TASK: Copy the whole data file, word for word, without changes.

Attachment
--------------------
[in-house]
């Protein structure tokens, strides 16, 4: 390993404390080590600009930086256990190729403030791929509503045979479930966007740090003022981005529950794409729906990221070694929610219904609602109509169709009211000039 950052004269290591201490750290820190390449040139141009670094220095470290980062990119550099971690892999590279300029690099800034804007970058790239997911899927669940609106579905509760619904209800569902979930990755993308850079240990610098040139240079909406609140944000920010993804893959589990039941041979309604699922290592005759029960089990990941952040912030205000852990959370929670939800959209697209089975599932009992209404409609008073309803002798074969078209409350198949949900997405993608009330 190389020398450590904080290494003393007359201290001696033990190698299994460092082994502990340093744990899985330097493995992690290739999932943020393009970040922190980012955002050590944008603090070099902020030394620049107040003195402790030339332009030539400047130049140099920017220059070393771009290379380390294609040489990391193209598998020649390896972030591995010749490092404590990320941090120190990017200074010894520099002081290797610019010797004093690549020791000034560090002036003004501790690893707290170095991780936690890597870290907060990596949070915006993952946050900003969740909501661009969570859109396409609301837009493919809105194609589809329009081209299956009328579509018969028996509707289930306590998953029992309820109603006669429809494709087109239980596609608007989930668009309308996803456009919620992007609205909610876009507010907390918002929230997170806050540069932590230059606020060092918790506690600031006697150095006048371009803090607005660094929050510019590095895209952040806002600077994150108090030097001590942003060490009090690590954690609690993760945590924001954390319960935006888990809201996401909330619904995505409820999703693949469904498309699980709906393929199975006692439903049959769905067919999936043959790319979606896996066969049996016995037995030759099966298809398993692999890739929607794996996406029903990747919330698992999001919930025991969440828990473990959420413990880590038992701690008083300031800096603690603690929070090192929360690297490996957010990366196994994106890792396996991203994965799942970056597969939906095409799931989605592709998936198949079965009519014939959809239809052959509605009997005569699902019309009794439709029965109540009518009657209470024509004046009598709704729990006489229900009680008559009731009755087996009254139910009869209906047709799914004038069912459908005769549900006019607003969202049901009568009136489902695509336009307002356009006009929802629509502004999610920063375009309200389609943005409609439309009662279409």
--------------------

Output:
[in-house]
């Protein structure tokens, strides 16, 4: 390993404390080590600009930086256990190729403030791929509503045979479930966007740090003022981005529950794409729906990221070694929610219904609602109509169709009211000039 950052004269290591201490750290820190390449040139141009670094220095470290980062990119550099971690892999590279300029690099800034804007970058790239997911899927669940609106579905509760619904209800569902979930990755993308850079240990610098040139240079909406609140944000920010993804893959589990039941041979309604699922290592005759029960089990990941952040912030205000852990959370929670939800959209697209089975599932009992209404409609008073309803002798074969078209409350198949949900997405993608009330 190389020398450590904080290494003393007359201290001696033990190698299994460092082994502990340093744990899985330097493995992690290739999932943020393009970040922190980012955002050590944008603090070099902020030394620049107040003195402790030339332009030539400047130049140099920017220059070393771009290379380390294609040489990391193209598998020649390896972030591995010749490092404590990320941090120190990017200074010894520099002081290797610019010797004093690549020791000034560090002036003004501790690893707290170095991780936690890597870290907060990596949070915006993952946050900003969740909501661009969570859109396409609301837009493919809105194609589809329009081209299956009328579509018969028996509707289930306590998953029992309820109603006669429809494709087109239980596609608007989930668009309308996803456009919620992007609205909610876009507010907390918002929230997170806050540069932590230059606020060092918790506690600031006697150095006048371009803090607005660094929050510019590095895209952040806002600077994150108090030097001590942003060490009090690590954690609690993760945590924001954390319960935006888990809201996401909330619904995505409820999703693949469904498309699980709906393929199975006692439903049959769905067919999936043959790319979606896996066969049996016995037995030759099966298809398993692999890739929607794996996406029903990747919330698992999001919930025991969440828990473990959420413990880590038992701690008083300031800096603690603690929070090192929360690297490996957010990366196994994106890792396996991203994965799942970056597969939906095409799931989605592709998936198949079965009519014939959809239809052959509605009997005569699902019309009794439709029965109540009518009657209470024509004046009598709704729990006489229900009680008559009731009755087996009254139910009869209906047709799914004038069912459908005769549900006019607003969202049901009568009136489902695509336009307002356009006009929802629509502004999610920063375009309200389609943005409609439309009662279409």